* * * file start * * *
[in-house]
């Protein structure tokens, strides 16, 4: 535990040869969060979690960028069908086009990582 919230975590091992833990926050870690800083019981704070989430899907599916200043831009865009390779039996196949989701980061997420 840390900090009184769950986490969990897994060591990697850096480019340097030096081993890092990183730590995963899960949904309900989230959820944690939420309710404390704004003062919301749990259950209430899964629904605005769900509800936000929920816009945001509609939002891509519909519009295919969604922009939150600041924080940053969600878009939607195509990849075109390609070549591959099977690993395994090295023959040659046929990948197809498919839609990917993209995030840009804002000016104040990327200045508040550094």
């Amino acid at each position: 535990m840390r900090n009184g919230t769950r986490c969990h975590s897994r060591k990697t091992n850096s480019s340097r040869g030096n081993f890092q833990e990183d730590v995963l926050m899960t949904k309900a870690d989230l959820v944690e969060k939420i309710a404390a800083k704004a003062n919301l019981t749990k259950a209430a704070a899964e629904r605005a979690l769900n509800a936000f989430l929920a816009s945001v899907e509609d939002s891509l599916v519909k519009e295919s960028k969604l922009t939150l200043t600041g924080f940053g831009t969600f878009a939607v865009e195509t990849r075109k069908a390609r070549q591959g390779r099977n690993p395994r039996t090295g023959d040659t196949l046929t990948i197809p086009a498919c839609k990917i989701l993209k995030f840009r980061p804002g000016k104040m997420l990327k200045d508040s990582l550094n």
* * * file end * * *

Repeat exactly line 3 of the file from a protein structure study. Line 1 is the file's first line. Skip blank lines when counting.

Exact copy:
């Amino acid at each position: 535990m840390r900090n009184g919230t769950r986490c969990h975590s897994r060591k990697t091992n850096s480019s340097r040869g030096n081993f890092q833990e990183d730590v995963l926050m899960t949904k309900a870690d989230l959820v944690e969060k939420i309710a404390a800083k704004a003062n919301l019981t749990k259950a209430a704070a899964e629904r605005a979690l769900n509800a936000f989430l929920a816009s945001v899907e509609d939002s891509l599916v519909k519009e295919s960028k969604l922009t939150l200043t600041g924080f940053g831009t969600f878009a939607v865009e195509t990849r075109k069908a390609r070549q591959g390779r099977n690993p395994r039996t090295g023959d040659t196949l046929t990948i197809p086009a498919c839609k990917i989701l993209k995030f840009r980061p804002g000016k104040m997420l990327k200045d508040s990582l550094n």